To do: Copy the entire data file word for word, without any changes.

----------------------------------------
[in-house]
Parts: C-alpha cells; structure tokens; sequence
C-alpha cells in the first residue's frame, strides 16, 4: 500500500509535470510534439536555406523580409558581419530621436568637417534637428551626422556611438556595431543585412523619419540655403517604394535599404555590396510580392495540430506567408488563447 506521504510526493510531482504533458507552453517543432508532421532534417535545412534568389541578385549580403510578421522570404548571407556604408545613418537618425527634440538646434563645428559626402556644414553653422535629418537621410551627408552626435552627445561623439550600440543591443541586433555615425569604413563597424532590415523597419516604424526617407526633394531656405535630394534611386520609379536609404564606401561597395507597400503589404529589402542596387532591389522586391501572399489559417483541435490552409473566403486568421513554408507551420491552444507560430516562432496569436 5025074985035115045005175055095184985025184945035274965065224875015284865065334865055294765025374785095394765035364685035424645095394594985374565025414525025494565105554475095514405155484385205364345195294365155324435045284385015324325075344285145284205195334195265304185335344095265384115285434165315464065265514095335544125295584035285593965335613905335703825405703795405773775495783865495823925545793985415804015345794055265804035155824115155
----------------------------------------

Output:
[in-house]
Parts: C-alpha cells; structure tokens; sequence
C-alpha cells in the first residue's frame, strides 16, 4: 500500500509535470510534439536555406523580409558581419530621436568637417534637428551626422556611438556595431543585412523619419540655403517604394535599404555590396510580392495540430506567408488563447 506521504510526493510531482504533458507552453517543432508532421532534417535545412534568389541578385549580403510578421522570404548571407556604408545613418537618425527634440538646434563645428559626402556644414553653422535629418537621410551627408552626435552627445561623439550600440543591443541586433555615425569604413563597424532590415523597419516604424526617407526633394531656405535630394534611386520609379536609404564606401561597395507597400503589404529589402542596387532591389522586391501572399489559417483541435490552409473566403486568421513554408507551420491552444507560430516562432496569436 5025074985035115045005175055095184985025184945035274965065224875015284865065334865055294765025374785095394765035364685035424645095394594985374565025414525025494565105554475095514405155484385205364345195294365155324435045284385015324325075344285145284205195334195265304185335344095265384115285434165315464065265514095335544125295584035285593965335613905335703825405703795405773775495783865495823925545793985415804015345794055265804035155824115155